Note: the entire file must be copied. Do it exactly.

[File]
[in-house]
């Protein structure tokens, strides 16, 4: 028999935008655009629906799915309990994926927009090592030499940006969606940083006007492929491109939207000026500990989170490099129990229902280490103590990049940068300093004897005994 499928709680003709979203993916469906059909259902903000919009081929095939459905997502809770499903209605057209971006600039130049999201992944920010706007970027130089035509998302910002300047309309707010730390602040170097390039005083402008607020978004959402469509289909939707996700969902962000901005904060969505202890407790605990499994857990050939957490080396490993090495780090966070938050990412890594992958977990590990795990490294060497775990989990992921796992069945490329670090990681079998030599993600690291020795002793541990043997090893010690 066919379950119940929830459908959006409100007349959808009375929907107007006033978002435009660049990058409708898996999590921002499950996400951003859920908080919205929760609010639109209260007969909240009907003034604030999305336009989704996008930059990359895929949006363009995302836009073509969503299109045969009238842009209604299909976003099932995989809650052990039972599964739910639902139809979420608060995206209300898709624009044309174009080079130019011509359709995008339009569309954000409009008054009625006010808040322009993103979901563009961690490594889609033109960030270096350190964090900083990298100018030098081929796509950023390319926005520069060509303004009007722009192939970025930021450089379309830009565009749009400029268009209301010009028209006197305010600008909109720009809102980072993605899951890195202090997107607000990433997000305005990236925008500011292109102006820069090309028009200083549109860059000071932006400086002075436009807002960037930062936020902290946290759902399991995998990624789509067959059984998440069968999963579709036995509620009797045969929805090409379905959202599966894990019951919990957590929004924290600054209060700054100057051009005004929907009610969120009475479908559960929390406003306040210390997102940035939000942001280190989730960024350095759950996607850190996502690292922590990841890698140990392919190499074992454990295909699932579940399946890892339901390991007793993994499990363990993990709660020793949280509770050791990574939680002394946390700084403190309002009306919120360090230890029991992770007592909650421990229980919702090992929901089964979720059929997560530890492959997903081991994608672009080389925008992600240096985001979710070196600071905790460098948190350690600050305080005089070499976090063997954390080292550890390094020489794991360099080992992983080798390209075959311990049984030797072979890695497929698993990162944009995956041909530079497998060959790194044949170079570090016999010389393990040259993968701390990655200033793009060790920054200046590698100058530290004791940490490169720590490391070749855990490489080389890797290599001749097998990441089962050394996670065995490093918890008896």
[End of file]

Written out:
[in-house]
């Protein structure tokens, strides 16, 4: 028999935008655009629906799915309990994926927009090592030499940006969606940083006007492929491109939207000026500990989170490099129990229902280490103590990049940068300093004897005994 499928709680003709979203993916469906059909259902903000919009081929095939459905997502809770499903209605057209971006600039130049999201992944920010706007970027130089035509998302910002300047309309707010730390602040170097390039005083402008607020978004959402469509289909939707996700969902962000901005904060969505202890407790605990499994857990050939957490080396490993090495780090966070938050990412890594992958977990590990795990490294060497775990989990992921796992069945490329670090990681079998030599993600690291020795002793541990043997090893010690 066919379950119940929830459908959006409100007349959808009375929907107007006033978002435009660049990058409708898996999590921002499950996400951003859920908080919205929760609010639109209260007969909240009907003034604030999305336009989704996008930059990359895929949006363009995302836009073509969503299109045969009238842009209604299909976003099932995989809650052990039972599964739910639902139809979420608060995206209300898709624009044309174009080079130019011509359709995008339009569309954000409009008054009625006010808040322009993103979901563009961690490594889609033109960030270096350190964090900083990298100018030098081929796509950023390319926005520069060509303004009007722009192939970025930021450089379309830009565009749009400029268009209301010009028209006197305010600008909109720009809102980072993605899951890195202090997107607000990433997000305005990236925008500011292109102006820069090309028009200083549109860059000071932006400086002075436009807002960037930062936020902290946290759902399991995998990624789509067959059984998440069968999963579709036995509620009797045969929805090409379905959202599966894990019951919990957590929004924290600054209060700054100057051009005004929907009610969120009475479908559960929390406003306040210390997102940035939000942001280190989730960024350095759950996607850190996502690292922590990841890698140990392919190499074992454990295909699932579940399946890892339901390991007793993994499990363990993990709660020793949280509770050791990574939680002394946390700084403190309002009306919120360090230890029991992770007592909650421990229980919702090992929901089964979720059929997560530890492959997903081991994608672009080389925008992600240096985001979710070196600071905790460098948190350690600050305080005089070499976090063997954390080292550890390094020489794991360099080992992983080798390209075959311990049984030797072979890695497929698993990162944009995956041909530079497998060959790194044949170079570090016999010389393990040259993968701390990655200033793009060790920054200046590698100058530290004791940490490169720590490391070749855990490489080389890797290599001749097998990441089962050394996670065995490093918890008896």